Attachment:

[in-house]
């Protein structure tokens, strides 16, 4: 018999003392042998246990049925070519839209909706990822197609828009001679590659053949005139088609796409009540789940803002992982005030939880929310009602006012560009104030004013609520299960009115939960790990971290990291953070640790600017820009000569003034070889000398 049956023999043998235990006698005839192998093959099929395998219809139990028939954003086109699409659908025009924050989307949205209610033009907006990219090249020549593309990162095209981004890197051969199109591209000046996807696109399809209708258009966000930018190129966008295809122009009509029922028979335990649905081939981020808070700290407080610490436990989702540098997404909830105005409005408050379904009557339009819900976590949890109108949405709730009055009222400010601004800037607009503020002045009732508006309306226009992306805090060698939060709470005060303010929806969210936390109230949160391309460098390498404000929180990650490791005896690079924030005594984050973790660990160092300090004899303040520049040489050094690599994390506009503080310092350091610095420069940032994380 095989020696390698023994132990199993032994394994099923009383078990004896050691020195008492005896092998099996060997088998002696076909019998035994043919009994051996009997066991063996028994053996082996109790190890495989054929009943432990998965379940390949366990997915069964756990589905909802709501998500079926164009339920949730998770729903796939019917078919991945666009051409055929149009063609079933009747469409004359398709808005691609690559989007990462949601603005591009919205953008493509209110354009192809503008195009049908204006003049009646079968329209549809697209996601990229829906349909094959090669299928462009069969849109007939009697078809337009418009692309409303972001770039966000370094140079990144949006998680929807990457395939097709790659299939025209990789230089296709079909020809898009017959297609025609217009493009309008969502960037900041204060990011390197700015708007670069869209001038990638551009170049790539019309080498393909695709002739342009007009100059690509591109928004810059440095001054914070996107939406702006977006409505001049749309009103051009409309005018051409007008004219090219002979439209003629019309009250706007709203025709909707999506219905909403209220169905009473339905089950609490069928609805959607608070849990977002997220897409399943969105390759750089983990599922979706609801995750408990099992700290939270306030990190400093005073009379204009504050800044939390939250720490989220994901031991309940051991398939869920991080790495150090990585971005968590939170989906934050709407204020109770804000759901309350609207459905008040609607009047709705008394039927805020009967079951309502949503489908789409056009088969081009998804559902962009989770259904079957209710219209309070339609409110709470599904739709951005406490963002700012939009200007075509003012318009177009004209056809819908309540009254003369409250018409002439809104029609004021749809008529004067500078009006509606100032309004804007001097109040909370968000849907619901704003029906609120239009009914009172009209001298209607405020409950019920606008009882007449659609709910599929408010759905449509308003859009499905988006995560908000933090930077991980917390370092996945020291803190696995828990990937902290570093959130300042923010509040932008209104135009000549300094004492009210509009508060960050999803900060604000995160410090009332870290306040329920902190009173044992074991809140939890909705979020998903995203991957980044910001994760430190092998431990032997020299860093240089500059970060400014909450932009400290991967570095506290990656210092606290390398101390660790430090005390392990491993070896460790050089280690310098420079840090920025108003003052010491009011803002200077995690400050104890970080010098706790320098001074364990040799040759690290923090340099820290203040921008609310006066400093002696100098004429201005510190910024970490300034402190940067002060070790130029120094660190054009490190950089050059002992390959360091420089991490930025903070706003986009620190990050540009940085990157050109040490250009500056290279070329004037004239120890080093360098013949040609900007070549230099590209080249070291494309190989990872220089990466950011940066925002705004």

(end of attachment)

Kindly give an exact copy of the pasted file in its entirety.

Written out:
[in-house]
């Protein structure tokens, strides 16, 4: 018999003392042998246990049925070519839209909706990822197609828009001679590659053949005139088609796409009540789940803002992982005030939880929310009602006012560009104030004013609520299960009115939960790990971290990291953070640790600017820009000569003034070889000398 049956023999043998235990006698005839192998093959099929395998219809139990028939954003086109699409659908025009924050989307949205209610033009907006990219090249020549593309990162095209981004890197051969199109591209000046996807696109399809209708258009966000930018190129966008295809122009009509029922028979335990649905081939981020808070700290407080610490436990989702540098997404909830105005409005408050379904009557339009819900976590949890109108949405709730009055009222400010601004800037607009503020002045009732508006309306226009992306805090060698939060709470005060303010929806969210936390109230949160391309460098390498404000929180990650490791005896690079924030005594984050973790660990160092300090004899303040520049040489050094690599994390506009503080310092350091610095420069940032994380 095989020696390698023994132990199993032994394994099923009383078990004896050691020195008492005896092998099996060997088998002696076909019998035994043919009994051996009997066991063996028994053996082996109790190890495989054929009943432990998965379940390949366990997915069964756990589905909802709501998500079926164009339920949730998770729903796939019917078919991945666009051409055929149009063609079933009747469409004359398709808005691609690559989007990462949601603005591009919205953008493509209110354009192809503008195009049908204006003049009646079968329209549809697209996601990229829906349909094959090669299928462009069969849109007939009697078809337009418009692309409303972001770039966000370094140079990144949006998680929807990457395939097709790659299939025209990789230089296709079909020809898009017959297609025609217009493009309008969502960037900041204060990011390197700015708007670069869209001038990638551009170049790539019309080498393909695709002739342009007009100059690509591109928004810059440095001054914070996107939406702006977006409505001049749309009103051009409309005018051409007008004219090219002979439209003629019309009250706007709203025709909707999506219905909403209220169905009473339905089950609490069928609805959607608070849990977002997220897409399943969105390759750089983990599922979706609801995750408990099992700290939270306030990190400093005073009379204009504050800044939390939250720490989220994901031991309940051991398939869920991080790495150090990585971005968590939170989906934050709407204020109770804000759901309350609207459905008040609607009047709705008394039927805020009967079951309502949503489908789409056009088969081009998804559902962009989770259904079957209710219209309070339609409110709470599904739709951005406490963002700012939009200007075509003012318009177009004209056809819908309540009254003369409250018409002439809104029609004021749809008529004067500078009006509606100032309004804007001097109040909370968000849907619901704003029906609120239009009914009172009209001298209607405020409950019920606008009882007449659609709910599929408010759905449509308003859009499905988006995560908000933090930077991980917390370092996945020291803190696995828990990937902290570093959130300042923010509040932008209104135009000549300094004492009210509009508060960050999803900060604000995160410090009332870290306040329920902190009173044992074991809140939890909705979020998903995203991957980044910001994760430190092998431990032997020299860093240089500059970060400014909450932009400290991967570095506290990656210092606290390398101390660790430090005390392990491993070896460790050089280690310098420079840090920025108003003052010491009011803002200077995690400050104890970080010098706790320098001074364990040799040759690290923090340099820290203040921008609310006066400093002696100098004429201005510190910024970490300034402190940067002060070790130029120094660190054009490190950089050059002992390959360091420089991490930025903070706003986009620190990050540009940085990157050109040490250009500056290279070329004037004239120890080093360098013949040609900007070549230099590209080249070291494309190989990872220089990466950011940066925002705004």